San José

20. – 24. November
The last five days of my three weeks in Costa Rica became a mellow, sort of homely time. Celine booked all four of us into a hostel she had stayed in earlier, and it was the loveliest hostel (it was called Hostel Urbano los Yoses). The house was beautiful with white walls and open, light spaces. The beds were soft, and every morning we were given pancakes and a cup of mixed fruits. The staff was friendly and funny and helpful. Outside it rained, and inside people cuddled up under blankets in front of a TV with Netflix. We cooked dinners in the kitchen, which was clean and bright and encouraged enthusiasm for pasta with a simple, cheap tomato sauce. We immediately settled in, and Celine said it felt like home, didn’t it?

We ambled about for days. Celine and I went for lunches. We got our ears pierced. We went to the cinema and watched Fantastic Beasts and Where to Find Them. It was so cheap I even bought popcorn, which I never ever do, but I felt like it. It was that, perhaps, more than anything that made the hostel feel like a retreat, having the time to go and watch a movie I had wanted to see since I heard it was coming out. It is such a mundane thing, I think, watching a movie at the theatre, even if I rarely do it. It is not something you find time for when you are travelling, but now we were in this big city with nothing but museums and at a loss at what to do with the time we had in the weather that didn’t seem to change.

One day we rented a car, and this day it actually stopped raining. Celine drove us through narrow streets where google maps told us to go, and it had us taking turn after turn through Costa Rican suburbs. As we climbed higher we got the view of San José and it seemed like the city never stopped. It merged into the other cities, and it was impossible to see where Alajuela began and the capital stopped. There was a haze that was either fog or city dust. We were going to Poás, a dormant volcano with a blue lake at the crater. On our way up the mountain we saw a sloth make its way along one of the electricity cables in that slow, unstressed way that sloths move in. It is a strange thing, to be so slow, to sleep so much, and I wonder if it was happy. I am always moving or thinking about moving, and I never let my shoulders down. Maybe the sloths are on to it.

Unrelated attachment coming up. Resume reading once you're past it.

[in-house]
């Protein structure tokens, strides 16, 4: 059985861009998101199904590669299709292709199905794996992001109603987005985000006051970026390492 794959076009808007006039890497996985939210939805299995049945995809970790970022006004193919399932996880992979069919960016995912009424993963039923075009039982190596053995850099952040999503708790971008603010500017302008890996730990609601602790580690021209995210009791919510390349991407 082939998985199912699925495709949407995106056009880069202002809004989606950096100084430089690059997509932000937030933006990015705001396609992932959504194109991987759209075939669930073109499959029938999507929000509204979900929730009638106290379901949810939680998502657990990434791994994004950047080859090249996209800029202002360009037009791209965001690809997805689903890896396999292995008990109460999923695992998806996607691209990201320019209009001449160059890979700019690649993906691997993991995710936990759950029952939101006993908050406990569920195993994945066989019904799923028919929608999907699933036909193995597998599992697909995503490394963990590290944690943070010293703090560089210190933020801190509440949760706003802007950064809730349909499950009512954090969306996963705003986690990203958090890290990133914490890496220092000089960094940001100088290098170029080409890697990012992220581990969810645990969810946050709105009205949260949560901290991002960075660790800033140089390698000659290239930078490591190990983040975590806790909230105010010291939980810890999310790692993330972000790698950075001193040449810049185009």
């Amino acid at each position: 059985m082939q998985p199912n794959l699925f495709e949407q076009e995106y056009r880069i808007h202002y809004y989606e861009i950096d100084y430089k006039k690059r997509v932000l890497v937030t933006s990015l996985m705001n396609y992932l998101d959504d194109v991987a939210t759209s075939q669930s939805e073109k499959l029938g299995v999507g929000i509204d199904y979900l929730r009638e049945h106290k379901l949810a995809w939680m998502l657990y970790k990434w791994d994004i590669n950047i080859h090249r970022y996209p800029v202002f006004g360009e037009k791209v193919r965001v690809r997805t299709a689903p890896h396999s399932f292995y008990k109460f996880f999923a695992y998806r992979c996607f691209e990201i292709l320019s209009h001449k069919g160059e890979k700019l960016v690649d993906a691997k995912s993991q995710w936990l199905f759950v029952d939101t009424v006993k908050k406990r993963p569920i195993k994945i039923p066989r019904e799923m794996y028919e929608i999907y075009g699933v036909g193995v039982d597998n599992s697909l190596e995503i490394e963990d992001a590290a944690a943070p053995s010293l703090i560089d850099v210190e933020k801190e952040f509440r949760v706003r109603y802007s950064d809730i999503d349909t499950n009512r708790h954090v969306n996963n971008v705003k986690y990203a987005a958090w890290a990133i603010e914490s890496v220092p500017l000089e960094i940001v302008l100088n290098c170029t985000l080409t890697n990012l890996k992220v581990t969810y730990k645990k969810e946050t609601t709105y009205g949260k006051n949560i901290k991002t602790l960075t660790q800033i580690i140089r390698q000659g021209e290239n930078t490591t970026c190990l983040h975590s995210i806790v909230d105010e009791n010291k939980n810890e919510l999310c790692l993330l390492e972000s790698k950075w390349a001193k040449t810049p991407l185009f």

We could drive almost to the edge of the crater. We only had to walk 400m, and then we could smell the sulphur. Around the edges we could see the clouds, and it felt like the only piece of luck we had had the past week: the unhindered view of the volcano. The water was soft blue, so soft that it was almost white – perhaps because of all the rain the past days. The dirt around the crater was orange in a sharp way, like you expect to see around a volcano, the orange colour that is only present when something is deadly. It was a small achievement to be there, to finally see a volcano. I had this idea before coming to Costa Rica about hiking volcanoes, but in Arenal it was foggy and the rest of them got lost in other places I hadn’t planned on going. But at least I saw this one, even if it didn’t exactly require a hike.

It became a successful excursion. We walked to a lagoon next to the crater, and then drove to a coffee plantation where we just walked around and tasted coffees and watched the beginning of the sunset. They had a butterfly sanctuary and a view of the plantation. We tried to race back to the city, but traffic was heavy. Celine was leaving the next day, so I had to take the car back in the morning. I lost the key to my locker with the key inside it; I woke up at 5AM and remembered that I didn’t have the key, and slept restlessly until the reception opened at 8. We had to dismantle the lock to get it open. I drove the car back to the rental place and walked back. It took me an hour, but I stopped on the way to pick up Harry Potter y la cámara secreta, a frozen yoghurt that made me shiver from cold, and an avocado and tomato to make dinner later.

I was leaving the next morning to Cuba, and I felt anxious. A storm was forecasted, and I desperately wanted to get out of San José and to Cuba where the sun would be warm and the rain would be far away. Costa Rica had started so wonderfully, but with the rain it became this thing I just wanted to escape; a place where I just sat around and waited for things that didn’t end up working. It felt like valuable time and money that I could have done something fun and exciting with, instead I was sitting at a hostel in a city that didn’t interest me at all doing things I could have done at home (blog, read, edit photographs etc.). Cuba promised me a lot of things, and it was what I had waited for for the last ten days. I only had to make it there, it only had to rain a little bit less, or the typhoon had to be a little bit late or a little bit weaker so that my plane could escape to Panama, and then bring me to the bustling, hot streets of Havana.

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Arriving in Costa Rica and Arenal

3. November
As I stepped off the plane in Panama City and into the hallway-chute I felt the humidity so strongly. My immediate thought was: what have I done to myself? I found the gate to Liberia, CR, and read until I boarded. The Cubs won the baseball game, so I can wear my hat with pride. I slept/read my way to Liberia. There I picked up my massive backpack, walked around for five minutes before I found the bus to Liberia, paid $1 and  in 30 minutes I was there.